Last week, I toured 8 Native American Catholic schools.  It strikes me as exceptionally appropriate to study these schools in these turbulent times.  First, the number of Indian Catholic schools have plummeted to around 24 from a high of over 100 at one time.  Second, Native American Catholics have suffered from historical marginalization and trauma from the Church itself yet they remain part of the church.  And third, as lay Catholics wonder what we can do to repair our Church, we have a tremendous opportunity to rid ourselves of Indian mascots in our schools.  There are currently 14 Catholic high schools in the US who hold on to Indian mascots.

Notre Dame’s ACE program houses the American Indian Catholic School Network, currently boasting 6 schools and hoping to join with all 24 schools.  The network provides professional development, fellowship, and advocacy for these threatened schools.  The recent Washington Post article highlighted the great work in Indian Catholic schools and a EWTN segment also showcased the great work.  The Catholic World report detailed the resilience of Native American Catholics and Catholic Answers discusses the Church and Native Americans.  NPR highlighted the changes which have taken place in many Indian schools, all of which I saw on display on my tour last week.

These schools operate in a very difficult environment.  US News & World Report detailed the dropout and graduation rates of Native American students and the Native Partnership also spotlighted the poor graduation rates.  Living amid systemic poverty with few economic opportunities, Native American students live disadvantaged lives alongside the impacts of systemic poverty—drug abuse, unemployment, inadequate health care and nutrition, etc.

But this is not simply another sad story of a disadvantaged group.  The Catholic Church—and Catholic schools in particular—must take ownership of contributing to this situation.  The Native Partnership details this history in devastating detail in American Indian Boarding Schools which describes the “Kill the Indian, Save the Man” philosophy which dominated Indian Board Schools—including, and perhaps especially, Indian Catholic boarding schools.  Native traditions were not simply ignored, they were punished.  Boys’ hair was cut, native languages were prohibited, and native religious ceremonies were outlawed.  NPR had another article in “Native American Boarding Schools Haunt Many” and NCR covered it in “Boarding Schools: A Black Hole of Native American History.”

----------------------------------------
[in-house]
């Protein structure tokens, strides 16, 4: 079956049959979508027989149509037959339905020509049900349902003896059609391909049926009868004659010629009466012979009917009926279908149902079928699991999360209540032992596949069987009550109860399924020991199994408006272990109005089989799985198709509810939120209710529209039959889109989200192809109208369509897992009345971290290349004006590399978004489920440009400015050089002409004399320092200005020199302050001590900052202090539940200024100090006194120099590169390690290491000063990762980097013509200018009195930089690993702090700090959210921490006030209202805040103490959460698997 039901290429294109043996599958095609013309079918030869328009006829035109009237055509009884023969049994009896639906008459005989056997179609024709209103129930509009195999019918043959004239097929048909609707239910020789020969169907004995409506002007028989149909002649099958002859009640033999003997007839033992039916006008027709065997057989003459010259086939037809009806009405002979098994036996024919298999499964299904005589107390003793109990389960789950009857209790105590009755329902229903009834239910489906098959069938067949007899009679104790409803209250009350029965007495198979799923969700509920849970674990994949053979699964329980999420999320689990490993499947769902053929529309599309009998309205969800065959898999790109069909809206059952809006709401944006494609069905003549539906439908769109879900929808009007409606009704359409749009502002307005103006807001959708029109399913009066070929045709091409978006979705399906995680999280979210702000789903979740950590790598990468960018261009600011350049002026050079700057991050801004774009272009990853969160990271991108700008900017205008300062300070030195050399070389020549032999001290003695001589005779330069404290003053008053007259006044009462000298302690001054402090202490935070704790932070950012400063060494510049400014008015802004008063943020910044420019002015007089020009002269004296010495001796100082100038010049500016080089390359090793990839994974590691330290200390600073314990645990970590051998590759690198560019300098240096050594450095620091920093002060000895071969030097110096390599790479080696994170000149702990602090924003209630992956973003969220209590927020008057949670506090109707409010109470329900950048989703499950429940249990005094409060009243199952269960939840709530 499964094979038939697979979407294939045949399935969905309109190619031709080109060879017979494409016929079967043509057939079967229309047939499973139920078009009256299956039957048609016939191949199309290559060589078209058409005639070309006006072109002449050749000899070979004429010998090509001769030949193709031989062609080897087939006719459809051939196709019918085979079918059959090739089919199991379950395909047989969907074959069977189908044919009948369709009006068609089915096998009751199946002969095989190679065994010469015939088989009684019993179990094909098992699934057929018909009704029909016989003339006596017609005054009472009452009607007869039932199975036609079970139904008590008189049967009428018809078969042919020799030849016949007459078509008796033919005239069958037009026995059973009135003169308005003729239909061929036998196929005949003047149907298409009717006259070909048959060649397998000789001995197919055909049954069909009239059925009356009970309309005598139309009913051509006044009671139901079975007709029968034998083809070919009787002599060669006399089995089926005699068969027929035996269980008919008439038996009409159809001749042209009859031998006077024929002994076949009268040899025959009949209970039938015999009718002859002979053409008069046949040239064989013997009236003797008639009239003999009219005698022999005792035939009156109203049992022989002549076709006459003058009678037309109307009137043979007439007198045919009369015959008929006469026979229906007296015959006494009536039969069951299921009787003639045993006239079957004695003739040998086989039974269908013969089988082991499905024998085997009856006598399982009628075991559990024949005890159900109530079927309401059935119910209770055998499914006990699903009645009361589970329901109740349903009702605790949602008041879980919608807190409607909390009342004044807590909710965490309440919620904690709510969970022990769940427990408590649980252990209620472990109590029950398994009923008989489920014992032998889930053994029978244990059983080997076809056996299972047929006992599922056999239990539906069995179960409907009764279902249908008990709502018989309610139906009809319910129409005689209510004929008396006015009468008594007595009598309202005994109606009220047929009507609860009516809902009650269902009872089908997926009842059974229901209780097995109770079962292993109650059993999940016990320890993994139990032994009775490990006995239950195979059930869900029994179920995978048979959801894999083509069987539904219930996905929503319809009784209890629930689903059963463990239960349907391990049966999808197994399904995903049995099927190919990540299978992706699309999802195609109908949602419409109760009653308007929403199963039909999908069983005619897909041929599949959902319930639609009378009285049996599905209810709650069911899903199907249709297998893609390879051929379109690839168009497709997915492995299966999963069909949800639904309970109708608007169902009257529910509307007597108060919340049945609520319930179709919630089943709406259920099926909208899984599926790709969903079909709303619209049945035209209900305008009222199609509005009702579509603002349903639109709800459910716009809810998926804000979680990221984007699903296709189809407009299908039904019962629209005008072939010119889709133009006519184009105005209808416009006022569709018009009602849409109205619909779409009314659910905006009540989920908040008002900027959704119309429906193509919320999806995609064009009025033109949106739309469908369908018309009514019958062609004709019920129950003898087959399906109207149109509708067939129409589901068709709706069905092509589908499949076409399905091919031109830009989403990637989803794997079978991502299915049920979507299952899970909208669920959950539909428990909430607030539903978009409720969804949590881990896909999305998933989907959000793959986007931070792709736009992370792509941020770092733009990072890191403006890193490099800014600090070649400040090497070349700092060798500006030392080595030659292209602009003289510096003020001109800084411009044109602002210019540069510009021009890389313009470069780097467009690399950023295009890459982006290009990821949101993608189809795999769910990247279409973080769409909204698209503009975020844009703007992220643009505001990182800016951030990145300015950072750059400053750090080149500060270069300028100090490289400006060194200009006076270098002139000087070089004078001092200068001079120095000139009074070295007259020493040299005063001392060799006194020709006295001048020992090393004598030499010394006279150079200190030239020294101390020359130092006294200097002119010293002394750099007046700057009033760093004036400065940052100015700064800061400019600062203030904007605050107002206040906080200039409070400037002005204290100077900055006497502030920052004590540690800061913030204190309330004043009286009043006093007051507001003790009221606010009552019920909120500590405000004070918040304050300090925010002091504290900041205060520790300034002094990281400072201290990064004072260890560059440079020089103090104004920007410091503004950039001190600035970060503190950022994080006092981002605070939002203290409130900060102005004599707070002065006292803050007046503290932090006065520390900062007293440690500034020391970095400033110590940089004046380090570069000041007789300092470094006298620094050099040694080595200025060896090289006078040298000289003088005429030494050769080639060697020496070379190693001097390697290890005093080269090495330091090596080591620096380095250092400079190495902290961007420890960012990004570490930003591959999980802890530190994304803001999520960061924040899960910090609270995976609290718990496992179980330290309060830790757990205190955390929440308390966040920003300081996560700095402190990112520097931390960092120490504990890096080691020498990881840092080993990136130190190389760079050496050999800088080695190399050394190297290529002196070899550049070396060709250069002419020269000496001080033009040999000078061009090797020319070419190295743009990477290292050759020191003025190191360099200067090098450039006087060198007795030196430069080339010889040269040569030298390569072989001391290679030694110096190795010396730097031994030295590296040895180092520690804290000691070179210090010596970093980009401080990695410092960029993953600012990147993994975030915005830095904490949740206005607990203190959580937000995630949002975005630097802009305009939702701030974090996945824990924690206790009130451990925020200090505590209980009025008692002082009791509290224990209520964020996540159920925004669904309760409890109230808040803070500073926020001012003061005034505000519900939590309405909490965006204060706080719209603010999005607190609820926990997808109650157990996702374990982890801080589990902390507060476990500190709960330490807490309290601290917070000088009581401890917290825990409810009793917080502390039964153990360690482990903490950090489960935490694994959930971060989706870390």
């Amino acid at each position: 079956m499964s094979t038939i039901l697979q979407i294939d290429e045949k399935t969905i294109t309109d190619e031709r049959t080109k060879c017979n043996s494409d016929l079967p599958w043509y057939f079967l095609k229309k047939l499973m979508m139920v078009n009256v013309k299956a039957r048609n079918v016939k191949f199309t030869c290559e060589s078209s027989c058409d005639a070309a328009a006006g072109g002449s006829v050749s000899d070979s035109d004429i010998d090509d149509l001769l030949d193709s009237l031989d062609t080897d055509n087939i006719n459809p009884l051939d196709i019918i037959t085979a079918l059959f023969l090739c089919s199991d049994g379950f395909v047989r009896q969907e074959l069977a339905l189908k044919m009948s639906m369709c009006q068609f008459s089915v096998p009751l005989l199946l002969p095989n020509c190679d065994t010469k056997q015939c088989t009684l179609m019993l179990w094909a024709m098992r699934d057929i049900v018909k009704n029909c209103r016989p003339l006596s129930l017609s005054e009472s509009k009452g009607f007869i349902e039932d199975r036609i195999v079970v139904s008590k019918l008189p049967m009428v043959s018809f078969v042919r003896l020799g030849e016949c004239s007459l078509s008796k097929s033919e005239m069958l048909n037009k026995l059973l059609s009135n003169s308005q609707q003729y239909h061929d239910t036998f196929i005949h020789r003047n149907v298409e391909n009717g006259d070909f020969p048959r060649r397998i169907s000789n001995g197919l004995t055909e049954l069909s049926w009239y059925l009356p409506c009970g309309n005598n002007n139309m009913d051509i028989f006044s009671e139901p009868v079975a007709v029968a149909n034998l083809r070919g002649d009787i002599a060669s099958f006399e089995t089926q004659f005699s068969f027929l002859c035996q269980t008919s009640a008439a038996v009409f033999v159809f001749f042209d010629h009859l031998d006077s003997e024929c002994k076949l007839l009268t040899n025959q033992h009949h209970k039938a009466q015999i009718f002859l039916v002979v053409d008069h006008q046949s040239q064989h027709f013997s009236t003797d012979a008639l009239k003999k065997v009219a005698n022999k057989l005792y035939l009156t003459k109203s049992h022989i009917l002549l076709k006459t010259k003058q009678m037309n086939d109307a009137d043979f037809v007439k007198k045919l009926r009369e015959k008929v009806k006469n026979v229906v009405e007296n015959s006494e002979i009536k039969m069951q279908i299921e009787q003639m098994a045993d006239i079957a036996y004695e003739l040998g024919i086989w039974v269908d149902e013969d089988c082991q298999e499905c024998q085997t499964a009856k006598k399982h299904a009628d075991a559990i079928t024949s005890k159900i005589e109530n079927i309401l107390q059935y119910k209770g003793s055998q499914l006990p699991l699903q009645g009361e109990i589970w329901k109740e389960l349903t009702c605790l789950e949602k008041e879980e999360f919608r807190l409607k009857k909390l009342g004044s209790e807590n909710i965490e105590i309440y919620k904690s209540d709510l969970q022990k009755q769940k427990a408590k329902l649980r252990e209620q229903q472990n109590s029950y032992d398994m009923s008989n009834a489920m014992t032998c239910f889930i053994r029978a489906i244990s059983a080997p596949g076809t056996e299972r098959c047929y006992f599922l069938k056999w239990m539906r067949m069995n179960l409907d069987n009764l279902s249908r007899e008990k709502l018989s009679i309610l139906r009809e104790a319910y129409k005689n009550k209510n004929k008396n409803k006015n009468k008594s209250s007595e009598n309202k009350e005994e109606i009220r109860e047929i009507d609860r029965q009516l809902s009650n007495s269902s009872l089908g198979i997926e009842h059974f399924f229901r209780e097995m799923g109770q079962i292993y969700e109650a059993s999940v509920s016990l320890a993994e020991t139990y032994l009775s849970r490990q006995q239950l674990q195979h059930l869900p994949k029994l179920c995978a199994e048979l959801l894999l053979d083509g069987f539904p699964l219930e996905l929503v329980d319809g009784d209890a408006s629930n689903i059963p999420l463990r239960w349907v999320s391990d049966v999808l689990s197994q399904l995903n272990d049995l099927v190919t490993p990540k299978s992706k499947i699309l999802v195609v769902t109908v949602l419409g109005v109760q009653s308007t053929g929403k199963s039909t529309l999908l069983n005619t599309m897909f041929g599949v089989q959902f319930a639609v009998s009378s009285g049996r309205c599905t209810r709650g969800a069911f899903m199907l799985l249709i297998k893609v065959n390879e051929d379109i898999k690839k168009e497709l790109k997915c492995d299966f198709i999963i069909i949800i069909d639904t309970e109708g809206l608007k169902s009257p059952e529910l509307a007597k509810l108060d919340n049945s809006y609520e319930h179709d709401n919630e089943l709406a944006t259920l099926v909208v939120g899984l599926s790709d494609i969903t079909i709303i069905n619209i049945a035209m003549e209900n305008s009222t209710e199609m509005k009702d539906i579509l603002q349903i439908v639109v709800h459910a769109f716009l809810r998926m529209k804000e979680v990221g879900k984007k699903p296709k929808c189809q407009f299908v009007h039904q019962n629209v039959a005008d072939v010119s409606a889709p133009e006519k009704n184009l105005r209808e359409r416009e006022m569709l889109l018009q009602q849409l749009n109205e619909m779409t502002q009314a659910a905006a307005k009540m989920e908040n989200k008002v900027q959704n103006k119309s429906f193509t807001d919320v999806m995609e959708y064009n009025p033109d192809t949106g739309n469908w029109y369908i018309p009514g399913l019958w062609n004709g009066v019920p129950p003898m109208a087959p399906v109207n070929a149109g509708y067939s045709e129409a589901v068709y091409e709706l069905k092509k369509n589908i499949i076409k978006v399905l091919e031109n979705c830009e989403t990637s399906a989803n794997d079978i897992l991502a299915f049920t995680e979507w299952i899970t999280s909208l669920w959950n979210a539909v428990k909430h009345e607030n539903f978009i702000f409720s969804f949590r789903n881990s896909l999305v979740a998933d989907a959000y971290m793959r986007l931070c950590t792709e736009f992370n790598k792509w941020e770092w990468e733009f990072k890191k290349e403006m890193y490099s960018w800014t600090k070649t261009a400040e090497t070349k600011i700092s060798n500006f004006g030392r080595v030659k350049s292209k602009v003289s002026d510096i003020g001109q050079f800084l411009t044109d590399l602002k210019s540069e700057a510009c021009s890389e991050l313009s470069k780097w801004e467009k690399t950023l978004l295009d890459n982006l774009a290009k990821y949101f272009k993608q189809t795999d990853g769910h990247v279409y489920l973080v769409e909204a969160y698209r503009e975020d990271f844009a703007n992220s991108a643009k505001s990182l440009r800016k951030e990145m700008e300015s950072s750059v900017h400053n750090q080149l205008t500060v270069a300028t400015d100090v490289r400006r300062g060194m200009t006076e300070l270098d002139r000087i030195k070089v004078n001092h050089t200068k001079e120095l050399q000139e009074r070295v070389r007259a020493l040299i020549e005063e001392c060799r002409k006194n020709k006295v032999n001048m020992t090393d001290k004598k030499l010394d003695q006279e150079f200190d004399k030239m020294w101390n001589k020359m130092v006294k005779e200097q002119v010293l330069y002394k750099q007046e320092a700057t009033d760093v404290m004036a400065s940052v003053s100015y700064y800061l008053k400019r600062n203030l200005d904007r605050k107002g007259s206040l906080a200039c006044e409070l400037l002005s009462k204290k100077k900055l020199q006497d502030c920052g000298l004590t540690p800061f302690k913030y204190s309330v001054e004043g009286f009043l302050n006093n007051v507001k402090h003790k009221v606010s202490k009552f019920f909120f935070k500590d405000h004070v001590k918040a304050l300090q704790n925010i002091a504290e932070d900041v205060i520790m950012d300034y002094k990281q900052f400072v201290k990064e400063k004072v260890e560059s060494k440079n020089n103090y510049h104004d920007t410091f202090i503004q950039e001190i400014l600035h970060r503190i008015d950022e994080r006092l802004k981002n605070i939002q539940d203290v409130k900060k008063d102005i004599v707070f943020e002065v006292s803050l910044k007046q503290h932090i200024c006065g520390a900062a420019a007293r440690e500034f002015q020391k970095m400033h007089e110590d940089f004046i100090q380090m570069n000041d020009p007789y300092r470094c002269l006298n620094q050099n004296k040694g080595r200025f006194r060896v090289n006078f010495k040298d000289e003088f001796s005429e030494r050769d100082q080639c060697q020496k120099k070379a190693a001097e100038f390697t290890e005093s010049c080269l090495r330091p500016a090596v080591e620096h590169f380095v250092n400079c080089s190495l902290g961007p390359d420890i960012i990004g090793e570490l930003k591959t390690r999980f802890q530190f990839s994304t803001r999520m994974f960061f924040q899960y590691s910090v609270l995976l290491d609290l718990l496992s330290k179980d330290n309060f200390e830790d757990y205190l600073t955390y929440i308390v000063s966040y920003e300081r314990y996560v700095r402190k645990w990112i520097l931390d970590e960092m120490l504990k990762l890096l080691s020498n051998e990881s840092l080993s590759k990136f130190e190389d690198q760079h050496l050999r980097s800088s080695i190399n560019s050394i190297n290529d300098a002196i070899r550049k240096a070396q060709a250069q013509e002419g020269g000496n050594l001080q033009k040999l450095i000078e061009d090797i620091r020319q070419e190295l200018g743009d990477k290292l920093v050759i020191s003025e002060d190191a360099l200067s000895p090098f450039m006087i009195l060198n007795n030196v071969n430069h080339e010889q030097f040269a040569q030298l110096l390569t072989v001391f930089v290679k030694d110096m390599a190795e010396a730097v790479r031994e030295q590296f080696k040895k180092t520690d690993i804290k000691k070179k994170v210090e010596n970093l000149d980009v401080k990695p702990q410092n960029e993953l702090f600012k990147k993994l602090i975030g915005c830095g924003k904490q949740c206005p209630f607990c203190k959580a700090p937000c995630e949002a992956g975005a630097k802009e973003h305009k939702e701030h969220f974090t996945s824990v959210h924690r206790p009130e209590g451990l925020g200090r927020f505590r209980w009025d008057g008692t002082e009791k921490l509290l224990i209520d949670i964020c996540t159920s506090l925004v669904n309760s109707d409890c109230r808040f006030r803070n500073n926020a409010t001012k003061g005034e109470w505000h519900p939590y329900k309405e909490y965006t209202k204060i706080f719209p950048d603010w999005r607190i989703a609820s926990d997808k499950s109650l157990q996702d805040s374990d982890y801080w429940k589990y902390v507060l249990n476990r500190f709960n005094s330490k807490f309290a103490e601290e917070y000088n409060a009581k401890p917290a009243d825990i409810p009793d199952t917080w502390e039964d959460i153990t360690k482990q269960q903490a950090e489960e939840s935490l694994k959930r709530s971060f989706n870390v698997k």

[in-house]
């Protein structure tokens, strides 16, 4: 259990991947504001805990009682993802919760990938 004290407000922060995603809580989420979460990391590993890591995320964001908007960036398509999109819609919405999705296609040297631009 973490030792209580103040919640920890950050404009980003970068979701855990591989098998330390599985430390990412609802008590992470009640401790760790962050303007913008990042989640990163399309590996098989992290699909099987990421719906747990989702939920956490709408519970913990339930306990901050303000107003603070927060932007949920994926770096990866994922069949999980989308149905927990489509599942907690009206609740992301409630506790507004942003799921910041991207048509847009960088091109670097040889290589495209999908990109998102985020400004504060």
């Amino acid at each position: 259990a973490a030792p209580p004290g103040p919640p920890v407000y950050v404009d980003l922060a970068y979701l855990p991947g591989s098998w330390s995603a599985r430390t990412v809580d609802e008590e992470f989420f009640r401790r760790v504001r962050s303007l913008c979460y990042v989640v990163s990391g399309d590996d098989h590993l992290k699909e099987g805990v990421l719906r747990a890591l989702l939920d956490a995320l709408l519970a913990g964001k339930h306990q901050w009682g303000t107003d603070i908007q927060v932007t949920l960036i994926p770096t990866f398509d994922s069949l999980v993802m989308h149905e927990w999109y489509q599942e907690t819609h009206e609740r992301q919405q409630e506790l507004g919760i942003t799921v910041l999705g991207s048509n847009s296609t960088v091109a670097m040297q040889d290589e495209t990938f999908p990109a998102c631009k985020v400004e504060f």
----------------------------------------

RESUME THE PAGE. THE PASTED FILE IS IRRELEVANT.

Fortunately, our Indian Catholic schools have changed.  In Montana, all of our schools embrace their cultural heritage.  All-school Masses include drum groups, smudging, native dress, and prayers in native languages.

An interesting reflection on the reality of how Native Americans are perceived is “Why Tonto Matters” which came out with the movie “Lone Ranger” and examined Johnny Depp’s portrayal of Tonto.  This serves as a transition to an examination of the harmful Indian mascots.  Despite the change of many schools and teams away from Indian mascots detailed here, these mascots persist on the professional, university, and high school level.  The following articles are meant to give context to the argument against their use.  It’s not simply a question of political correctness, it’s a matter of the group in power (namely, whites) ignoring the reality of the past in the interest of their own fanatical support of their favorite teams.

I know it’s not realistic to think that you will read all of the above articles.  But I hope you’ll read a few to broaden your perspective.  Also, there might be a school or two out there with leaders, teachers, or parents who have always been bothered by the names and are looking for ways to bring about recognition of the injustice.  Perhaps we’ve reached a tipping point and those 14 schools will need to change.  And maybe we can make headway to get the Redskins, Chiefs, Braves, and Indians out of the professional sports ranks.

As a closing note, I encourage you to find time to watch this video which might change your perspective of Native Americans.